Facilitating Forgiveness and Reconciliation in 'Good Enough' Marriages

27 Pages Posted: 28 May 2015

See all articles by Solangel Maldonado

Solangel Maldonado

Seton Hall University - School of Law

Date Written: 2014

Abstract

Scholars have found that the long-term effects of divorce on children’s well-being depend on the level of parental discord before the divorce. In cases where the level of parental discord was high, children’s well-being improved after the divorce. In contrast, where the level of parent discord before the divorce or separation was low, children’s well-being deteriorated after the divorce and these negative effects often lasted in adulthood. Studies have also found that marital enrichment programs with a forgiveness component can help couples experiencing marital dissatisfaction. This essay argues that lawmakers should educate parents seeking to divorce about the effects of divorce on children’s well-being and offer free marital enrichment programs with a forgiveness component to parents who wish to attempt to "save" their marriages.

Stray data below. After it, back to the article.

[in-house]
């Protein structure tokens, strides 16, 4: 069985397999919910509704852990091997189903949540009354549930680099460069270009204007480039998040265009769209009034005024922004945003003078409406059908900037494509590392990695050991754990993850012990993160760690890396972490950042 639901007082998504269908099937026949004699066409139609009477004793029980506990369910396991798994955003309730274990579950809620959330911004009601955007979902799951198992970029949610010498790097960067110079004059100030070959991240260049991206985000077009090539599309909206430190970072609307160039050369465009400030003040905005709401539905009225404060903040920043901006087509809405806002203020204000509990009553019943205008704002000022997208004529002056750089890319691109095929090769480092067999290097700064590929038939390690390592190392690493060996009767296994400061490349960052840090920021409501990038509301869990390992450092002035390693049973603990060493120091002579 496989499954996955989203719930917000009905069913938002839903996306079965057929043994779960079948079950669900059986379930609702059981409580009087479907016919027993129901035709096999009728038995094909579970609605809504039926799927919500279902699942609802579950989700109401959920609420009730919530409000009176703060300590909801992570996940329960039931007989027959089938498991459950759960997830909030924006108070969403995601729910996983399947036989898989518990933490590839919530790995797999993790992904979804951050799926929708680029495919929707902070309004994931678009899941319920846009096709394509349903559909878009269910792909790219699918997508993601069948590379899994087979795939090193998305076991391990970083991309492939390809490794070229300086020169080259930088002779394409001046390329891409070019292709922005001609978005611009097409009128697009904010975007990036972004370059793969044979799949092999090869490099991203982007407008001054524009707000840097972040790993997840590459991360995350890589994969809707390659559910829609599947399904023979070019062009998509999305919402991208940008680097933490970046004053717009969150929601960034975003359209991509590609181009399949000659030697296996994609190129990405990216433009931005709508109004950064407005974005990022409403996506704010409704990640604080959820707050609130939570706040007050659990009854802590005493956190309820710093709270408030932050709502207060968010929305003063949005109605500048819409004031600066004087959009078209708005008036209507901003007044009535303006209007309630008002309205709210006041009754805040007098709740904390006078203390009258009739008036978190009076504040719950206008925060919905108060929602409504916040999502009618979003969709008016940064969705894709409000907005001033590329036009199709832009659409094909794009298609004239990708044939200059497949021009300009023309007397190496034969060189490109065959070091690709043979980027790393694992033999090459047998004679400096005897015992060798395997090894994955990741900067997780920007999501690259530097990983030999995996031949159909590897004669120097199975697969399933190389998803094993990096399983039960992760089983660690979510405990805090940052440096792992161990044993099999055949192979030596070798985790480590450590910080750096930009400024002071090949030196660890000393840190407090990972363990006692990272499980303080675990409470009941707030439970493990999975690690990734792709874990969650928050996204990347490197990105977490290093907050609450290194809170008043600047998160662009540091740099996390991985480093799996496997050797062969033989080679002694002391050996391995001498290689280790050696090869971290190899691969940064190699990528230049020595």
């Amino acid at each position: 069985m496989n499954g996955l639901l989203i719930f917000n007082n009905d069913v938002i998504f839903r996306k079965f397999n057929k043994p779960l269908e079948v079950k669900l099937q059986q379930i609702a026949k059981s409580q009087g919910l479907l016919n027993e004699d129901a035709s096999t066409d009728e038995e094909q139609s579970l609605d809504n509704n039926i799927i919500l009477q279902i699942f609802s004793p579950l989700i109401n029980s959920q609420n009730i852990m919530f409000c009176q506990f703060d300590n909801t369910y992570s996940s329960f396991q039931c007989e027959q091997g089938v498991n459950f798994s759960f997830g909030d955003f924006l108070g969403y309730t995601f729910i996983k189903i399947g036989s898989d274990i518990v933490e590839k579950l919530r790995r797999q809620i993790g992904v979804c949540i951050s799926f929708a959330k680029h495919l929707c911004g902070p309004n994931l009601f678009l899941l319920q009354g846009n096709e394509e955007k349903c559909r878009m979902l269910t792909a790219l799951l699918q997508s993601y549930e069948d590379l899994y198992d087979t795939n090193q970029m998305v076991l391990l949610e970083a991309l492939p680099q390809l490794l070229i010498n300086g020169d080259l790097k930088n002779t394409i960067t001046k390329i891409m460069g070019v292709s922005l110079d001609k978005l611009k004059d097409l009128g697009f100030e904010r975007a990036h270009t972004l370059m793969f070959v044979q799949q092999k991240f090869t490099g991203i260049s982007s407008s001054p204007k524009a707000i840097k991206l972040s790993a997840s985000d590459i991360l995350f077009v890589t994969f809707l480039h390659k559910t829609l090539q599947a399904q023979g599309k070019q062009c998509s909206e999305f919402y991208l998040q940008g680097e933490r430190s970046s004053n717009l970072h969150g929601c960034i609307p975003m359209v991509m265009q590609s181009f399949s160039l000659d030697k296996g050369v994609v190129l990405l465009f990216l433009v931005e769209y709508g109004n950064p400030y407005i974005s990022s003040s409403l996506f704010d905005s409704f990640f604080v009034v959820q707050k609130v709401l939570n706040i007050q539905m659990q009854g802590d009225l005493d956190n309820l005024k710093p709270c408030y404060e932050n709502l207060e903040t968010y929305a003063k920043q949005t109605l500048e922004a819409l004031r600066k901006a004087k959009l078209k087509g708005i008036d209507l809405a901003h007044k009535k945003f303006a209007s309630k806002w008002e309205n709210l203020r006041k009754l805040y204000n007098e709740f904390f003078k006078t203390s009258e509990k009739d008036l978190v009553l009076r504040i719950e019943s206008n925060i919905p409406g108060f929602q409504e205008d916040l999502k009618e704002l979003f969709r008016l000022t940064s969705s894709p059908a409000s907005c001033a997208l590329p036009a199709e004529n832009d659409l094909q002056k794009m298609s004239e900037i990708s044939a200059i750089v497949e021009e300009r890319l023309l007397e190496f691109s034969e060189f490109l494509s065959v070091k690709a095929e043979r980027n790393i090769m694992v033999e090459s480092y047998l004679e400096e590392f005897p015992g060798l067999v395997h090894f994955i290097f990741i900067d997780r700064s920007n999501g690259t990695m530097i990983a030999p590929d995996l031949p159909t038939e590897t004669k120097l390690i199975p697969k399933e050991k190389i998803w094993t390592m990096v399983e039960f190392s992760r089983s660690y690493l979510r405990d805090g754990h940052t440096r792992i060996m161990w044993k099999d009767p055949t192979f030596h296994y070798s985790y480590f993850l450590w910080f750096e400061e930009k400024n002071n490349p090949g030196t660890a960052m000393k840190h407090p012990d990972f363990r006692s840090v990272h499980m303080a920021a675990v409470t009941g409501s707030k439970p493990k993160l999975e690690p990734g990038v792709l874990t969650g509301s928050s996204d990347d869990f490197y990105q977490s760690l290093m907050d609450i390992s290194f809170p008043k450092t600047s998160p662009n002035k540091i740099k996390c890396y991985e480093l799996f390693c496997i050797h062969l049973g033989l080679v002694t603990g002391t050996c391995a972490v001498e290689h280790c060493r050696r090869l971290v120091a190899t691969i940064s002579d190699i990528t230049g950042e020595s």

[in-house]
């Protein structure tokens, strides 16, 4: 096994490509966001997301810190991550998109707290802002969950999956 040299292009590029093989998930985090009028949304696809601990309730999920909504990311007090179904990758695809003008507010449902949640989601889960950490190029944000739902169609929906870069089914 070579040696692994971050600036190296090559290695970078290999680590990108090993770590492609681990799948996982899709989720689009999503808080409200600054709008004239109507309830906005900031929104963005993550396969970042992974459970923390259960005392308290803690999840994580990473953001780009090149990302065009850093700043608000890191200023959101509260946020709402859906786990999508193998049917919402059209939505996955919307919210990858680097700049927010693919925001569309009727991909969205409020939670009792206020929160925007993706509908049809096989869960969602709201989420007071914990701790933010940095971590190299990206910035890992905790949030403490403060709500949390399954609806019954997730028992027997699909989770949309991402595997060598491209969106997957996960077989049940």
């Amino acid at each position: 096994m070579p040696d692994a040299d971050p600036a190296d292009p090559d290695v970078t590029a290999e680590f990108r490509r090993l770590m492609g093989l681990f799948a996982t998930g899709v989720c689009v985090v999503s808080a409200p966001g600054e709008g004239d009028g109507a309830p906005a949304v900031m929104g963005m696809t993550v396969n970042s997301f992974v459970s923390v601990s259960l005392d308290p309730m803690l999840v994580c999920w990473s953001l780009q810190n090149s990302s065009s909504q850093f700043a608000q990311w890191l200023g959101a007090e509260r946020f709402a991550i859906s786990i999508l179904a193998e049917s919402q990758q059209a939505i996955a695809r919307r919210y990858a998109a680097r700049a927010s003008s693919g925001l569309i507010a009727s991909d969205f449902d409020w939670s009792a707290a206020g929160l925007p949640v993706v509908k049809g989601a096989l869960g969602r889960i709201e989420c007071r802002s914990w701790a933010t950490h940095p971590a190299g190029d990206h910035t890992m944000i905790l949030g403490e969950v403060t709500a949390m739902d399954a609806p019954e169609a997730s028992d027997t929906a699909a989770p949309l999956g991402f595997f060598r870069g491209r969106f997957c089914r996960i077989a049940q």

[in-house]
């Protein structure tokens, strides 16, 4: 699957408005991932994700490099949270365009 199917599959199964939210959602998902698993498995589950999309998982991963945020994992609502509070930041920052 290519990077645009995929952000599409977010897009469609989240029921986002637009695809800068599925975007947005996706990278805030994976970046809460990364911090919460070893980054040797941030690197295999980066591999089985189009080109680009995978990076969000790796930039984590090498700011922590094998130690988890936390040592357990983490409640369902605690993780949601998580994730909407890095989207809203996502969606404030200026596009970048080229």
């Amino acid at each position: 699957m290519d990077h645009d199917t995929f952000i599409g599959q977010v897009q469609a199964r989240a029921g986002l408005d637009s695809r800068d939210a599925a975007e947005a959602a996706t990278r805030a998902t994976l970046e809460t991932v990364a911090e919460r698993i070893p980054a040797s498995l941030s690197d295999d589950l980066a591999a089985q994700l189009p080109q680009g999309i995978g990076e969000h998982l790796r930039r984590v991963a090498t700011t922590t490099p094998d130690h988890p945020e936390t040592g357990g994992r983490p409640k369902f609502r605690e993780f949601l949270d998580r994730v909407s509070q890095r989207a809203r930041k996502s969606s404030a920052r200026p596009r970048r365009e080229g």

Keywords: African American families, Latino/Hispanic families, custody, low-Income fathers, nonmarital children, nonmarital Families, shared parenting, and unmarried/never-married parents

Suggested Citation

Maldonado, Solangel, Facilitating Forgiveness and Reconciliation in 'Good Enough' Marriages (2014). Pepperdine Dispute Resolution Law Journal Vol. 13, No. 105 (2013), Seton Hall Public Law Research Paper Series 2015-04, Available at SSRN: https://ssrn.com/abstract=2610764

Solangel Maldonado (Contact Author)

Seton Hall University - School of Law ( email )

One Newark Center
Newark, NJ 07102-5210
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